[vc_row][vc_column width=”1/4″][/vc_column][vc_column width=”1/2″][vc_column_text]A Guide for Secondary Metals Recyclers, Law Enforcement, Prosecutors, Utilities, and others to better understand the proper and lawful Purchase of Regulated Metal Property in the State of Georgia – effective July 1, 2015.[/vc_column_text][/vc_column][vc_column width=”1/4″][/vc_column][/vc_row][vc_row][vc_column][vc_column_text]
This guide is provided as a public service of:
[/vc_column_text][/vc_column][/vc_row][vc_row][vc_column][vc_column_text]Georgia’s Regulated Metals Recycling Law regulates anyone meeting the definition of a Secondary Metals Recycler which is anyone engaged in Georgia in the business of paying compensation for the purchase of Regulated Metal Property whether or not the person operates from a fixed location or otherwise and whether or not the person is engaged in converting such property into raw material products. This includes any person located in a residence buying metals or buying metals from a truck parked on public or private property.
Regulated Metal Property is any item composed primarily of ferrous or nonferrous metals, but excludes
batteries, aluminum beverage containers and used beverage containers (or similar items). Ferrous metals are those that contain significant quantities of iron or steel. Nonferrous metals are those metals that do not contain significant quantities of iron or steel, and include stainless steel items, copper, brass, aluminum, bronze, lead, zinc, beer kegs, catalytic converters, nickel and any of their respective alloys.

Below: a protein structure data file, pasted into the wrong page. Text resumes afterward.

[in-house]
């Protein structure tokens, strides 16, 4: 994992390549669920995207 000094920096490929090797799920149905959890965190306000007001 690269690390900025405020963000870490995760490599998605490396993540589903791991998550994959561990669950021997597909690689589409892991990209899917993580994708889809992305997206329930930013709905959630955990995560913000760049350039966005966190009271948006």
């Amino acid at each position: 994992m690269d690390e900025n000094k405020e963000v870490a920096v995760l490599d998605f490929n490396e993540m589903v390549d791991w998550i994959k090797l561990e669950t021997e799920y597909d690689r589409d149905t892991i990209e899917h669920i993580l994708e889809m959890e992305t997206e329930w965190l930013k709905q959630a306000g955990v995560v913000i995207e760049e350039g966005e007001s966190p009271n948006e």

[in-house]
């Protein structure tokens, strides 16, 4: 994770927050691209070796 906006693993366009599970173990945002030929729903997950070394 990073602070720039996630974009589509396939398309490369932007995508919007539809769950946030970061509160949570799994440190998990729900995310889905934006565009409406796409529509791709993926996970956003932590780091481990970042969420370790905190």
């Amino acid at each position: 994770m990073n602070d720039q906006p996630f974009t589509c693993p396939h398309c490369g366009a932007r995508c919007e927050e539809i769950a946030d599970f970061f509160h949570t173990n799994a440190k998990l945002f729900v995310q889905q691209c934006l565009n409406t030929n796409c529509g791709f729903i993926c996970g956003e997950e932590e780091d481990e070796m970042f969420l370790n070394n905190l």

The Regulated Metals Recycling Law exempts from its coverage purchases of Regulated Metal Property from certain sellers including purchases from manufacturing, industrial, or other commercial vendors (but excluding other Secondary Metals Recyclers) that generate or sell Regulated Metal Property in the ordinary course of their business (the “business-to-business exception”), non-profit sellers, law enforcement and public officials acting in their respective capacities and certain court appointed officials. The Regulated Metals Recycling Law impacts almost every aspect of a Secondary Metal Recycler’s business operations including recordkeeping, the form of payment for purchase transactions, hours of operation, types of Regulated Metal Property it may purchase and from whom it may purchase the metals.